A Catskill Catalog: July 8, 2009

by Bill Birns
July 4, 1776 several farms sat along the banks of the upper Pepacton, as the East Branch of the Delaware was then called. Farmers named DuMond and Von Waggoner, Hendricks and Kittle, Slyter, Green, Yaple and Carpenter made up a little outpost of settlement on the frontier. Similar groupings of farms sat in the Shandaken Mountains along the upper Esopus Creek.
Most of the land along those streams belonged to Robert Livingston, who himself lived across the Hudson at his Clermont Estate, but, that July, had been, all summer, at the Continental Congress in Philadelphia. In fact, on the previous June 11, Mr. Livingston had been appointed to a five-member committee to draw up a statement asserting American separation from the British Empire, clearly a bold and radical Congressional step.
The 13 colonies had been in open insurrection — a civil war, to that point — since the spring of the year before. A Declaration of Independence would change the terms of the conflict.
Livingston and his fellow committee members, John Adams of Massachusetts, Roger Sherman of Connecticut and Benjamin Franklin of Pennsylvania, agreed to work from a draft prepared by fifth member, Thomas Jefferson of Virginia. On June 28, the committee submitted its proposed Declaration to Congress. Congress, as Congresses often do, voted to table the motion.
The farmers on the Pepacton and along the Esopus must have known very little of these goings on. I don’t think there was any regular mail service up into the mountains until after the revolution and the establishment of the new United States. Colonel John Grant is generally credited with being the first postmaster in these parts, but he was closer to 1800 than to 1776. And what newspaper would have regularly penetrated the mountain wilderness to carry the Congressional news to the pioneers?
The proposed Declaration was debated extensively among the representatives of the 13 separate and distinct colonial governments, assembled in what is today called Independence Hall in Philadelphia. John Hancock of Massachusetts presided. Declaring independence would change the very definition of the struggle of General Washington’s vastly outnumbered Continental Army, presently camped, that hot July, warily, in and around Manhattan. The fight would be transformed from a dispute among countrymen over taxes to the defense, from foreign conquest, of home and freedom.
On July 2 and 3, Congress debated. On July 4, Congress adopted. “We hold these truths to be self-evident, that all men are created equal, that they are endowed by their Creator with certain unalienable Rights, that among these are Life, Liberty and the pursuit of Happiness. That to secure these rights, governments are instituted among men, deriving their just powers from the consent of the governed…”
How those words resound today in places like Tehran, Pyongyang and Darfur.
As soon as Congress adopted the Declaration, a hand-written copy was sent down the street to the print shop of John Dunlap, who had previously secured a lucrative printing contract with Congress. Dunlop printed 150 to 200 single-page broadsides, the Dunlop Broadside, distributed by presiding officer Hancock to publicize the action of Congress.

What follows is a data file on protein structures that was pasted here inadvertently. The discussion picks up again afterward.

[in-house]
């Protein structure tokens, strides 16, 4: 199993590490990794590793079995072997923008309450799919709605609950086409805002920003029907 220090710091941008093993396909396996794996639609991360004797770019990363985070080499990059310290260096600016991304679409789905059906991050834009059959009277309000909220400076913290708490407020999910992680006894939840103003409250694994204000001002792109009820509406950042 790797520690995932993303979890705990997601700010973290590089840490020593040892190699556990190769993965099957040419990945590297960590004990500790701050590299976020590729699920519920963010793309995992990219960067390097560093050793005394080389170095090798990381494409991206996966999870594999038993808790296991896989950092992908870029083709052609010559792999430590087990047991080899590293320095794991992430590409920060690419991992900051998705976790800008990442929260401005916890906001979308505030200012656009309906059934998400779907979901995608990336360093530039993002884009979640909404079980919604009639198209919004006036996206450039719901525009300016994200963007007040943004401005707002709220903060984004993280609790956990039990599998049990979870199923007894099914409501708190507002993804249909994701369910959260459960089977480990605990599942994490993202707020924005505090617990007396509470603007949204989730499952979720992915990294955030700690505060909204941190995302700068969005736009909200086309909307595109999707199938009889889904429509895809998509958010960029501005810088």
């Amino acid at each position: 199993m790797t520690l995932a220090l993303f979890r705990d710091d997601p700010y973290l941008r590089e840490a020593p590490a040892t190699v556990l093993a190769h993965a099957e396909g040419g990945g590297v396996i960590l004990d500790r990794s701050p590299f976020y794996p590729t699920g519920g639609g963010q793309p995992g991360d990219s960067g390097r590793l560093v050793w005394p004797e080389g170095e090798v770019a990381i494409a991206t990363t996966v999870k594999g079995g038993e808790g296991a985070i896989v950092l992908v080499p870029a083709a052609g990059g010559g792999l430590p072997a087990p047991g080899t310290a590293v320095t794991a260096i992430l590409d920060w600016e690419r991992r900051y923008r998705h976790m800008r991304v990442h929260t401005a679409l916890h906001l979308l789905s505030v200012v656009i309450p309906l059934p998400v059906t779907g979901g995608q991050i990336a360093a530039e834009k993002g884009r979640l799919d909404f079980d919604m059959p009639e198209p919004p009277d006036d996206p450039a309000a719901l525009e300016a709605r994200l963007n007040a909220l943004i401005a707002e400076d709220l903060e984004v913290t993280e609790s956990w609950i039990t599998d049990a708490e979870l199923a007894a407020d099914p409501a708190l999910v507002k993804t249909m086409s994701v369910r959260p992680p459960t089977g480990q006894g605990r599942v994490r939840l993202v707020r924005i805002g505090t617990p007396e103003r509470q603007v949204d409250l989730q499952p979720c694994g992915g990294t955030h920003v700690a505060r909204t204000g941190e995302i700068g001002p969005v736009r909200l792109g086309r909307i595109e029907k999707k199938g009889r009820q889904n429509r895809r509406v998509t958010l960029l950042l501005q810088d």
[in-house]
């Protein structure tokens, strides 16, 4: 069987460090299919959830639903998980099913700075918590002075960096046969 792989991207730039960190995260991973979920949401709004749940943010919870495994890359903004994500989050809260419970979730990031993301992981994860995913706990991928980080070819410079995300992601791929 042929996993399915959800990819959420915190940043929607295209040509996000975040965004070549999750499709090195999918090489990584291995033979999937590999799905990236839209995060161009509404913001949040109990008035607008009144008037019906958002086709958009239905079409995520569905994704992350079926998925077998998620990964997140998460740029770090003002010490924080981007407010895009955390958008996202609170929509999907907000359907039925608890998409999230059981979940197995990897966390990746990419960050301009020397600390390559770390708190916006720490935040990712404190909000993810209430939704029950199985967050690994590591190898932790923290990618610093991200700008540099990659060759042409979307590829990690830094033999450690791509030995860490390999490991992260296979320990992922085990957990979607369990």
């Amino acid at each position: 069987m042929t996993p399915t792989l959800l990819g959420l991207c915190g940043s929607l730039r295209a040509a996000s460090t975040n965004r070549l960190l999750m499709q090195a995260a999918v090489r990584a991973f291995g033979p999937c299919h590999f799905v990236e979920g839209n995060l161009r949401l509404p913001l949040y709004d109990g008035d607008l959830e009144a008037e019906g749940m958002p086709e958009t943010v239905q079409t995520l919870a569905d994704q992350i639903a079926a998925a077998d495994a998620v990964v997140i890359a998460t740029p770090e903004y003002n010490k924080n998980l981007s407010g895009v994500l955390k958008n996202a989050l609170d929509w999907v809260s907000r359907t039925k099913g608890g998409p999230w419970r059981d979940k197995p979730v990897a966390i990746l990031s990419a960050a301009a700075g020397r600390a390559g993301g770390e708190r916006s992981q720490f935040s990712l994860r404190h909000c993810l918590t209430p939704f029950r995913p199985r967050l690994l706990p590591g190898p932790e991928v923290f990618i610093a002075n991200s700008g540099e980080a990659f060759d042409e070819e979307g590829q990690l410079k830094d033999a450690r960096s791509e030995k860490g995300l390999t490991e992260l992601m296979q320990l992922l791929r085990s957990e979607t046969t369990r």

On July 8, John Nixon read one of those broadsides aloud to the crowd outside Independence Hall. The next day General Washington had his officers assemble their units in New York to hear a reading of the Declaration of Independence. On the same day the New York Provincial Congress, pretty much hiding out from the Brits in White Plains, endorsed the Declaration.
The farmers along the rivers of the Catskills were, I’ll bet, ignorant of these occurrences. When did the Declaration come to them?
The Declaration of Independence began to get some circulation in the weeks after July 4. It had been published almost immediately in The Pennsylvania Evening Post, a four-time-a-week Philadelphia newspaper and in the New York Packet, a waterfront weekly.
John Holt, a former mayor of Williamsburg, Virginia, who had moved to Manhattan, published in New York a widely circulated broadside printing of the Declaration. Copies passed throughout the colony. Later Holt fled the city, continuing to publish a revolutionary newspaper as he moved, in Fishkill, Poughkeepsie, Esopus and Kingston.
At some point, perhaps up-river on the Delaware from Philadelphia, and up-river from Kingston on the Esopus, the Declaration of Independence came to our Catskill Mountain pioneers.
But the past is never simple when it is the present. The farmers on the upper Delaware and on the Esopus had to be concerned with what their Indian neighbors would do in relation to the idea of American independence. While many patriots emerged from these parts, others remained loyal to the British, often in response to the military power of the English-allied Iroquois nations to their immediate west.
Similarly, the identification with the Declaration of the fabulously wealthy landlord, Robert Livingston dynasty had, for too long, considered the family manor. One can understand Tories.
But, by the end of the following year, the struggle to turn that Declaration of Independence into a fact on the ground, had affected every settler, every family, every farm on the banks of our Catskill Mountain rivers, no matter where their sympathies lay. © William Birns